Best Friends helped win the Transit Complete the Penny Campaign to fund construction of the LCRT in 2016. We worked with Rep. Marvin Pendarvis to obtain the SCDOT’s commitment to a complete streets policy in 2019 and are currently working with him to pass his Transit Oriented Development bill, no pending in the SC Legislature. In 2017 we canvassed every business we could reach along the full length of Rivers Ave. with information on the voter approved rapid transit project, helping start the ongoing transit planning process. In 2016 we build and deployed the Tiny House Fit for a King as part of what ultimately became a short lived tiny house village of five residences attached to a group home on Carner Ave. We’ve worked to improve the quality of life of residents in North Charleston with demonstrations and political actions to win the living wage and defend the independence of the community’s public schools. 

While we continue to work in other Lowcountry Communities and have dedicated projects on the Sea Islands, in Mt. Pleasant, in Lincolnville, Summerville and Ridgeville, we have always seen North Charleston as the Lowcountry’s essential hub. It still has functional communities focused on the needs of its own people. It has a magnificent store of installed infrastructure and will have the state’s first Rapid Transit System. While it struggles with problems and a sprawling, diverse landscape it has the potential for greatness as a home for the varied families of the future.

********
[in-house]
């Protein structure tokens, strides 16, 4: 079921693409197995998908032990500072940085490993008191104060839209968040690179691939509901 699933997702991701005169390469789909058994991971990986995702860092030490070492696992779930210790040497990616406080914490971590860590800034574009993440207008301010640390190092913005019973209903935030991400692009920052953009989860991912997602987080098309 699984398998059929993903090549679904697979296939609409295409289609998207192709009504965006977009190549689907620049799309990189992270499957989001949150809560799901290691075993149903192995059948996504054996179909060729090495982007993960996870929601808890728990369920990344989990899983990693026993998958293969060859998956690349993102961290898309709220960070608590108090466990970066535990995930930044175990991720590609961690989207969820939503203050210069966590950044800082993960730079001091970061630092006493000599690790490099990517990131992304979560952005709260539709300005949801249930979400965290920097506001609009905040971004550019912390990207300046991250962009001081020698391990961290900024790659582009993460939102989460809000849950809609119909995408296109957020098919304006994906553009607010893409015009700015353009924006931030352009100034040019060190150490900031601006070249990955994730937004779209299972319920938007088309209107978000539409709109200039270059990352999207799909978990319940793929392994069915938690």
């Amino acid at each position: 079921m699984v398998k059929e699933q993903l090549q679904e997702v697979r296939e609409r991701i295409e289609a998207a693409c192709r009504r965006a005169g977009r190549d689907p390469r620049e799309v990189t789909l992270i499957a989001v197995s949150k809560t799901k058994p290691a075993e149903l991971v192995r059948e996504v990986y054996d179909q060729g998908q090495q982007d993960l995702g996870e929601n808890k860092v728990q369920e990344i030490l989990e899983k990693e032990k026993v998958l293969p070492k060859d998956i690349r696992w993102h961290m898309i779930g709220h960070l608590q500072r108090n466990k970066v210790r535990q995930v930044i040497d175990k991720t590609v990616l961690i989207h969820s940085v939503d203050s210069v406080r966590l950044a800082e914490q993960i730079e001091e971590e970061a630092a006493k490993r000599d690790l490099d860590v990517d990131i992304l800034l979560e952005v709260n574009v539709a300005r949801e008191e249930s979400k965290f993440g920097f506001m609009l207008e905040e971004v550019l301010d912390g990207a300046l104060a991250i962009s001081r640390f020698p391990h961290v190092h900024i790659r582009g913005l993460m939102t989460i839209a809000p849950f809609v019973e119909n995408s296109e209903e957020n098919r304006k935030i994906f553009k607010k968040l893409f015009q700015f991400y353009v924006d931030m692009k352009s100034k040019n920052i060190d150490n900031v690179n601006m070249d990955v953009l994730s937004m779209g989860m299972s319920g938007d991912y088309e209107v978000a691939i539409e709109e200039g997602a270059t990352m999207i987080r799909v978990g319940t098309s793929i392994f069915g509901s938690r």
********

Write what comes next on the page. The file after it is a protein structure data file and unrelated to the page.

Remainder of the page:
The City of Charleston, while still essential to the region, has gentrified its urban care out of relevance to the future. It has largely become a tourist-oriented city of the past. It’s decision to accept having no portion of the planned rapid transit line within its boundaries, but instead to merely have LCRT buses operating in traffic south of Reynolds Ave. in N. Charleston is conclusive proof that while the future will happen to Charleston, the pressures of sea level rise and the need to accommodate competing for tourism income will shape its future.

A Year Long Effort Has Started 

Citadel Cadets and North Charleston Citizen, North Charleston Public School Teacher Jennifer Saunders planning a transit system for the Lowcountry at Park Circle Creamery in N. Charleston in October 2016 as  part of the Transit Complete the Penny Campaign. 

City of New Charleston will be a year long effort to imagine the transit enabled community of tomorrow which can grow up along and within one walkable mile of the LCRT line. 

The effort began on Feb. 23, 2023 when SC State Representative Marvin Pendarvis (D-CHS) introduced bill H. 4013 in the SC House of Representatives to amend Title 6 of the S. C. Code by adding Chapter 39 regarding Transit-Oriented Development Projects.